Apple Loses First Copyright Lawsuit Against Security Company
Apple has lost one of its claims in a lawsuit against security start-up Corellium. The judge in the case ruled that Corellium’s use of iOS is justified.
The case was brought by Apple last year and revolved around the start-up Corellium. It offers a virtualized version of iOS for security researchers. For example, they can use the software to find errors and weaknesses in iOS.
According to Apple, the start-up makes money through the improper use of iOS, thus violating copyright. However, the judge now says in a first judgment that this falls under ‘fair use’, a part of American copyright that allows works to be used if something extra happens with them, for example for satire or commentary, but also in the case of a security platform.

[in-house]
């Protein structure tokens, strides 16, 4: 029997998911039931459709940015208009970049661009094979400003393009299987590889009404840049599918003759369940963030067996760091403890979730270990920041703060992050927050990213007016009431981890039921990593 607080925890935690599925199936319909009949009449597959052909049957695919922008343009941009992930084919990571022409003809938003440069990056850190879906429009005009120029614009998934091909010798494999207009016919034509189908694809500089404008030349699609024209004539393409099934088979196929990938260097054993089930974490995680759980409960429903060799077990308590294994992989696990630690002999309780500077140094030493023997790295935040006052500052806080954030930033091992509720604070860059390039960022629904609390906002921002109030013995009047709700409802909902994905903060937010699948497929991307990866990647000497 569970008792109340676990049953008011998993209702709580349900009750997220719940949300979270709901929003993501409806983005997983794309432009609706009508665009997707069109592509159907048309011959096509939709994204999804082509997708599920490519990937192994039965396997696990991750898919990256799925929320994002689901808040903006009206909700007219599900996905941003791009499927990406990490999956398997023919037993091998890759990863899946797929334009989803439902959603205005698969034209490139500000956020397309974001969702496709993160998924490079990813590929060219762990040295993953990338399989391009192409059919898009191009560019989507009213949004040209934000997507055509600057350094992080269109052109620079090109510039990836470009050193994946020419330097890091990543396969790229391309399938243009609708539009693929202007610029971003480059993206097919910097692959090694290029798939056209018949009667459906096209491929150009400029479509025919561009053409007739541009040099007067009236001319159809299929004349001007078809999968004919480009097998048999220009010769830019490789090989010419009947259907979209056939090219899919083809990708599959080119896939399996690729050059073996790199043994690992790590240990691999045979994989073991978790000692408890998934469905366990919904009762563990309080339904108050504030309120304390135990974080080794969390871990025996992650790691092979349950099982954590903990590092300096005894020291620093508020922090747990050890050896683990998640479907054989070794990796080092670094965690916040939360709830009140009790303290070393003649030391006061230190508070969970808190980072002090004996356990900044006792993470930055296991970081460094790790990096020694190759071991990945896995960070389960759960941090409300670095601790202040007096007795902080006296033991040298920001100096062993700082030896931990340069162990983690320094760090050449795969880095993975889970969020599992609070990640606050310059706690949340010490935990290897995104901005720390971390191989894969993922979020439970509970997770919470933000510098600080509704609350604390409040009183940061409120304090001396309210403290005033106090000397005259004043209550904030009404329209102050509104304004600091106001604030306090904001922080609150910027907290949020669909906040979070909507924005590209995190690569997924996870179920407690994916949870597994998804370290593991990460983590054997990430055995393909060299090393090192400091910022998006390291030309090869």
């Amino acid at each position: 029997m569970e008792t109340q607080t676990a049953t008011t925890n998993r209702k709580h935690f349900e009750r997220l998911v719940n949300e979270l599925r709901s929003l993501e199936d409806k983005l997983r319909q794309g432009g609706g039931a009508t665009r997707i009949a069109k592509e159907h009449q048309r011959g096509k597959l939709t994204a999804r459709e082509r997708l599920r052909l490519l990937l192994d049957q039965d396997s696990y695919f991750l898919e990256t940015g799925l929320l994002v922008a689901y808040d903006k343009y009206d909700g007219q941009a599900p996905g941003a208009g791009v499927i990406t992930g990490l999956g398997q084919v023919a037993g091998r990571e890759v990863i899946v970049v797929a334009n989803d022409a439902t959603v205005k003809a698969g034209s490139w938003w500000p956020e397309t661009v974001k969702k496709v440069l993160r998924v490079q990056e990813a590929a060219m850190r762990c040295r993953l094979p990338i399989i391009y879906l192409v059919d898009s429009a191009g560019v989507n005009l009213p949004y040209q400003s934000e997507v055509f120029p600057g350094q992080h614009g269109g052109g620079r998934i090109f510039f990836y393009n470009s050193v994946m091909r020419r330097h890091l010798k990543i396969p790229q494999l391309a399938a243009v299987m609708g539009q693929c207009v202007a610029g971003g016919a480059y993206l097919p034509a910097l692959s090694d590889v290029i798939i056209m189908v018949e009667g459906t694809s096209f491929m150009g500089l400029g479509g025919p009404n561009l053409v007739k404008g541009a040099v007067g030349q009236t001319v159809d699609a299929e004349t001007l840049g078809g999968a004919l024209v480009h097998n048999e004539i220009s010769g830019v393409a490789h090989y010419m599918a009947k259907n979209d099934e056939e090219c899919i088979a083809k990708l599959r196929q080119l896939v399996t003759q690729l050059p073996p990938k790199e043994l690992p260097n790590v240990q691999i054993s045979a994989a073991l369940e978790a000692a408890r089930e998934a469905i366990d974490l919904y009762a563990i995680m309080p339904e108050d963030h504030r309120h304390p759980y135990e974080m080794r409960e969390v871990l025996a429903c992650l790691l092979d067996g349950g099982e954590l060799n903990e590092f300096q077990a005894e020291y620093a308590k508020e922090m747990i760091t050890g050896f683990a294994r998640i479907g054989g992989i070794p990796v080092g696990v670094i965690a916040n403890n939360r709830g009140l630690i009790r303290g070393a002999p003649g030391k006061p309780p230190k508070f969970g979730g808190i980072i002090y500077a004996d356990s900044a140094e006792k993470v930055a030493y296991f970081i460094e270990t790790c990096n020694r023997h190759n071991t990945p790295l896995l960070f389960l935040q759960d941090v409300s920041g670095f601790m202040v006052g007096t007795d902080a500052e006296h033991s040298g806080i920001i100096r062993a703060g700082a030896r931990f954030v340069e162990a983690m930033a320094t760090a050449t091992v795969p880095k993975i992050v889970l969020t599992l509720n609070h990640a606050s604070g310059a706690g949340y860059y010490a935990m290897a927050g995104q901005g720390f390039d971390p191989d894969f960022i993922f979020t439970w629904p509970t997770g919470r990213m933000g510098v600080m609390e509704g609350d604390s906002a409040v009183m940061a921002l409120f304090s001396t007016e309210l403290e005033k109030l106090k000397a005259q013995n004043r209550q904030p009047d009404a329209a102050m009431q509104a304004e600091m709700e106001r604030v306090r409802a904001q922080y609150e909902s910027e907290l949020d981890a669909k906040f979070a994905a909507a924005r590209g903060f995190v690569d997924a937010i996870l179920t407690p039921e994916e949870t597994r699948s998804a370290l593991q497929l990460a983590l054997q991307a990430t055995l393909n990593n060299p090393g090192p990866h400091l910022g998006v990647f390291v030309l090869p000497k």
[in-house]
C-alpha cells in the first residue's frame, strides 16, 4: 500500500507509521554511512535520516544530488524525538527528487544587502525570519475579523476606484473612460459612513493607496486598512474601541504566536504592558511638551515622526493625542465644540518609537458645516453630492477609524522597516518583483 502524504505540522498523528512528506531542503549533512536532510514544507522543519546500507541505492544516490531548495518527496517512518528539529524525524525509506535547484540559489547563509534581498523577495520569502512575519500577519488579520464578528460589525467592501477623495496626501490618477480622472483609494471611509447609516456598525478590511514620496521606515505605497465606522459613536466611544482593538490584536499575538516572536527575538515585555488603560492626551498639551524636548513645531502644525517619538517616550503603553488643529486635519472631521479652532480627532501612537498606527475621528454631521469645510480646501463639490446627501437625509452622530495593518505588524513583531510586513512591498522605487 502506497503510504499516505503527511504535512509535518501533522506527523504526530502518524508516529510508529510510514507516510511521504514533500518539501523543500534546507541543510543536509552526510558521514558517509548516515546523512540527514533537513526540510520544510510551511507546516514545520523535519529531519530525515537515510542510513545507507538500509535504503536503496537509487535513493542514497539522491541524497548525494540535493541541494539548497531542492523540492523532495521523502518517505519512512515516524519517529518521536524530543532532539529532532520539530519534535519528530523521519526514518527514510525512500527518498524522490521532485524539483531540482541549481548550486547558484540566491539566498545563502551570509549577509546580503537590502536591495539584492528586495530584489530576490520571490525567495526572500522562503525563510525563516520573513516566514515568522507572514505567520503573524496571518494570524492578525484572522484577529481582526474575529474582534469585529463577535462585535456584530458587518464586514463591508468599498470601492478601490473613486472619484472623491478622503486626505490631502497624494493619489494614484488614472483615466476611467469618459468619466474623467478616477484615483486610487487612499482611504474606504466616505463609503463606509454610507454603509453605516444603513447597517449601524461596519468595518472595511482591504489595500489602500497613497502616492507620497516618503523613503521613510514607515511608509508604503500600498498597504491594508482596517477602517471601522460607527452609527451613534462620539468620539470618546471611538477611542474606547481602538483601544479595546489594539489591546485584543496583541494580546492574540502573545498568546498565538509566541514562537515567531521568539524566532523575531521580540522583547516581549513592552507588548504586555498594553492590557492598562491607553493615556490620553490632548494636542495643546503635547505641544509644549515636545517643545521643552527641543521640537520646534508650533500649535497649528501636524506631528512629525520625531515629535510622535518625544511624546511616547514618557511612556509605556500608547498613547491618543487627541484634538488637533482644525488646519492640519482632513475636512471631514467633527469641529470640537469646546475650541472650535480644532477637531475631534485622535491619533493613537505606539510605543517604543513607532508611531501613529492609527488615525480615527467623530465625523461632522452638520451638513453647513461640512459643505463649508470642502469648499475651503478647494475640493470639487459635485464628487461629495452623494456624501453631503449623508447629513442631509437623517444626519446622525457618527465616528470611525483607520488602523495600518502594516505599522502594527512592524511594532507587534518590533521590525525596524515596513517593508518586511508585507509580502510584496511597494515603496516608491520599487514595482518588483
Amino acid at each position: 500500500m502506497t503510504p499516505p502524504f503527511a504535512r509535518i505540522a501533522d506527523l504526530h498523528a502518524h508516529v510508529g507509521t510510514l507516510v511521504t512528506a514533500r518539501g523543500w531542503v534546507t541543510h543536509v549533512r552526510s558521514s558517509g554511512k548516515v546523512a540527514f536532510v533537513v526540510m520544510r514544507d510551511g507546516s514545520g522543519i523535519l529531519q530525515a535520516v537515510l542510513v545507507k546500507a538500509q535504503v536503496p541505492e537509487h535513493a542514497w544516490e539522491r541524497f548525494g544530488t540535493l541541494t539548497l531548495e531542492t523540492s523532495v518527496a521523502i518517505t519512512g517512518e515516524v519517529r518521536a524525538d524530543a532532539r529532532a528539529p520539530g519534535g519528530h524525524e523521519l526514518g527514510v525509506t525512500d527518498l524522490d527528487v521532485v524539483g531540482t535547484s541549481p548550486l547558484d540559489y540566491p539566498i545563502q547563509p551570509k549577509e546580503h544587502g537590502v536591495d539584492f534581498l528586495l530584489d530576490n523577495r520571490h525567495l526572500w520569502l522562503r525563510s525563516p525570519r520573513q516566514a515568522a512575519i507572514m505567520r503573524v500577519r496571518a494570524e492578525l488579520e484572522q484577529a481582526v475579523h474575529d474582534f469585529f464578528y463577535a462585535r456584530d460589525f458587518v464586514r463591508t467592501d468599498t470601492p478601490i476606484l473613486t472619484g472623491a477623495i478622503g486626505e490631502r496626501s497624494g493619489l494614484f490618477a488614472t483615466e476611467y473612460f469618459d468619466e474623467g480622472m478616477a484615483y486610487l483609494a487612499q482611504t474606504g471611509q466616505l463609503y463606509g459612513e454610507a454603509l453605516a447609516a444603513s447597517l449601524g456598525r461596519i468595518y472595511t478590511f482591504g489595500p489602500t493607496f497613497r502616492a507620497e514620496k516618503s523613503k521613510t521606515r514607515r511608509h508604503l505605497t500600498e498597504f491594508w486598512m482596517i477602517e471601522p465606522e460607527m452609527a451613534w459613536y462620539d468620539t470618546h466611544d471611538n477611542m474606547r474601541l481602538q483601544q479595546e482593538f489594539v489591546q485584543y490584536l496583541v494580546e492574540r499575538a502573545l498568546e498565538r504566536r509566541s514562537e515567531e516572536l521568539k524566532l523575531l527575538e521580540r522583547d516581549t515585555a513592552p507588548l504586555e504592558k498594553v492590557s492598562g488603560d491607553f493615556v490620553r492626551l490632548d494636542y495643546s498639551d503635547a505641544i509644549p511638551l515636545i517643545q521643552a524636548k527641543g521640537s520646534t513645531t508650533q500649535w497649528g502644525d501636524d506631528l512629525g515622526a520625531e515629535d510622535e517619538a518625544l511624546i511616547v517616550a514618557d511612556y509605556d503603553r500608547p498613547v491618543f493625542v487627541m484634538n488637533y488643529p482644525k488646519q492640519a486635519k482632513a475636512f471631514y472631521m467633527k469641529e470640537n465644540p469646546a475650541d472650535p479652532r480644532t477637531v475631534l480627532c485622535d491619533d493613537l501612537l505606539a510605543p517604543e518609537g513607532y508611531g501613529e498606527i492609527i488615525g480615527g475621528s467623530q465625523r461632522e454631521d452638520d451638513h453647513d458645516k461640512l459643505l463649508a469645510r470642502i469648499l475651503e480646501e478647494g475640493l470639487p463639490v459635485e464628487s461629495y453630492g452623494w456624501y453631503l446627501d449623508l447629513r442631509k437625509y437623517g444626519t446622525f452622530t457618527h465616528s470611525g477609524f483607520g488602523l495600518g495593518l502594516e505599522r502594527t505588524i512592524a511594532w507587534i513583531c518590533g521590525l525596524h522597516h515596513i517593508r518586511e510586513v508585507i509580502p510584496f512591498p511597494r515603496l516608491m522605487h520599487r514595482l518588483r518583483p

The judge indicates that Corellium’s software adds all kinds of functions to the iOS code, such as customizing the kernel, or the option to view and pause processes. Because it fundamentally changes the original code in this way and security research is in the public interest here, the judge agrees with Corellium.
It is one of two motions in the lawsuit, writes The Washington Post newspaper. In a second complaint, Apple writes that Corellium bypasses the iOS authentication server and boot chain, thus violating another copyright law, the Digital Millennium Copyright Act, or DMCA. There is still a statement about this.